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Learning to Read

Reading Should Be Easy
August 23, 2013 By M. J. Maynard

If you have a beginning reader in your life, I hope the learning experience is going well for both of you. There is nothing more rewarding than the sound of hearing a child read a book with little or no help.

Unfortunately, some parents and educators lose perspective when it comes to judging a level of easiness for their child's reading materials. In our adult world, a "challenge" is something that has to be hard. This philosophy is fine if we are trying to reach a goal, such as trimming inches from our waistlines. However, the "no pain, no gain" idea does not apply to a young child learning to read. Difficulty in the task just blocks the process.

Practicing on material that is at an easy level allows a child to build fluency. He or she will get better and better with reading that flows along. If they have to make a lot of stops on difficult words, the meaning gets lost. When the material is too hard, all the strategies they know seem to go away, and reading turns into an unsuccessful and unpleasant experience.

So, how do you know if a book is too hard for your tender reader? Education professionals use this scale for determining the level of reading difficulty:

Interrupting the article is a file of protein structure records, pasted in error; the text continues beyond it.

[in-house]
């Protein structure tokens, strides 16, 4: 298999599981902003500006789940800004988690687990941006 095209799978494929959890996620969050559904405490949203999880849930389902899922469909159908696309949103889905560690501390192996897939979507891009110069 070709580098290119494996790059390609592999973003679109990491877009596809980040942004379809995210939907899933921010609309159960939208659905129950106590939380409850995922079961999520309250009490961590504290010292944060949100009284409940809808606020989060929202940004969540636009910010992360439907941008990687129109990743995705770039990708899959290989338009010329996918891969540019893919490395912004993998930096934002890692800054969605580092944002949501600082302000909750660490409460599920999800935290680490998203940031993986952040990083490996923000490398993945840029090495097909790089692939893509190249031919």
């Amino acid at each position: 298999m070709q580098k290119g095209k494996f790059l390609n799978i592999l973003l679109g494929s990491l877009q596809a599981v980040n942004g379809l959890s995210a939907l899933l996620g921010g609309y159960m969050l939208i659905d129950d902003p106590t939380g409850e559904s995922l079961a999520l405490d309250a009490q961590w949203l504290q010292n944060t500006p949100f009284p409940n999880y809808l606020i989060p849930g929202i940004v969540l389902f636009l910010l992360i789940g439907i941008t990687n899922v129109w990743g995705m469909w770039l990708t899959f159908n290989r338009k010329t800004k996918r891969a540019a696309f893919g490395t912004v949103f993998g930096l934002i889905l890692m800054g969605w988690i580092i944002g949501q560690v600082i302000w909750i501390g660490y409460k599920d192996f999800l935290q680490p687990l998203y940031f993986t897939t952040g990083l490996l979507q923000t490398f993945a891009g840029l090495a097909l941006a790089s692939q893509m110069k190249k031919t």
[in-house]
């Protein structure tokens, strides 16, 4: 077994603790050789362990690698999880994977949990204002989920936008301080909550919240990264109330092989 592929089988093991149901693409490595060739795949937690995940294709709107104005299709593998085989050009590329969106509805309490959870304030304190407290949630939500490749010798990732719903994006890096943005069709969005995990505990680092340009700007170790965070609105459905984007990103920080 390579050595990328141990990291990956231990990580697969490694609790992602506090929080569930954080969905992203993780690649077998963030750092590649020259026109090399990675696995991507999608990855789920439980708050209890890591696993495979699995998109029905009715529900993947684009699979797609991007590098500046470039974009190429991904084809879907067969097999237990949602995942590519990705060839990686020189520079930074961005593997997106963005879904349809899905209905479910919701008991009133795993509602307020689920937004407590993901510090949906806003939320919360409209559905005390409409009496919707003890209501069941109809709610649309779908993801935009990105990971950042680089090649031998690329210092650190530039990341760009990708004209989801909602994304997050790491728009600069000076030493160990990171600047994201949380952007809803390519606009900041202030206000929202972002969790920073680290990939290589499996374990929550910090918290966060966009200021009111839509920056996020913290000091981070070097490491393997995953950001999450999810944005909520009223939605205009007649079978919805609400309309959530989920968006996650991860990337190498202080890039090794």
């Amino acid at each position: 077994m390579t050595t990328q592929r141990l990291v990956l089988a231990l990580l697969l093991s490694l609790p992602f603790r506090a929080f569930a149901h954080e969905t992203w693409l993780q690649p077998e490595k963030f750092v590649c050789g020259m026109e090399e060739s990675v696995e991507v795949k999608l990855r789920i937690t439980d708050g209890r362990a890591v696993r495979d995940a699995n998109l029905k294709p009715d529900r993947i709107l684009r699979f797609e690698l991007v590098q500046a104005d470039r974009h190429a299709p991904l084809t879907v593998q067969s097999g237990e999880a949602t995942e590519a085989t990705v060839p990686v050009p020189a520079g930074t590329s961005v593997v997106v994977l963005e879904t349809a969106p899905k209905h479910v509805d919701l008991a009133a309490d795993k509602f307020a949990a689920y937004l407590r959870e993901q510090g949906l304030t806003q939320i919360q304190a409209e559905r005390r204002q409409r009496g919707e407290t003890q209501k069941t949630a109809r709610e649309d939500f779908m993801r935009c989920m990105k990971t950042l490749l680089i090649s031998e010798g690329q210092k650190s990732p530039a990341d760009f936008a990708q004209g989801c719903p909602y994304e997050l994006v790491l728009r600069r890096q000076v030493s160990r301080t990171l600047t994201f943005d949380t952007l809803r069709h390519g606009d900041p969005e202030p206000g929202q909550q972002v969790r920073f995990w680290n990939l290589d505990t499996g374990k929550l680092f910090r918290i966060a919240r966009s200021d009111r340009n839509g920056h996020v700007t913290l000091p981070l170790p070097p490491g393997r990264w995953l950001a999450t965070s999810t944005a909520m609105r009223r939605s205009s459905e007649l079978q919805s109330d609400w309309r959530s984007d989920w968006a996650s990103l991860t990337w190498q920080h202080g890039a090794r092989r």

• Easy - 95-100% of the words can be read accurately. In other words, no more than 1 in 20 words are missed. Books for independent practice should fall in this range.
  • Instructional - 90-94% of the words can be read. About 1 in every 10 words are difficult. This level needs teaching support when a child reads.
  • Frustration - Less than 90% of the words can be read; more than 1 in 10 words are missed. Avoid trying something this hard.

As you child improves you will be able to gradually feed in books that are a little harder. Also, you can take away those which become so well-known that they speed through them with barely a look at the words. You will get a feel for what is just right for your child.

May you both enjoy this journey as your child grows and develops into a skilled, independent reader.

 


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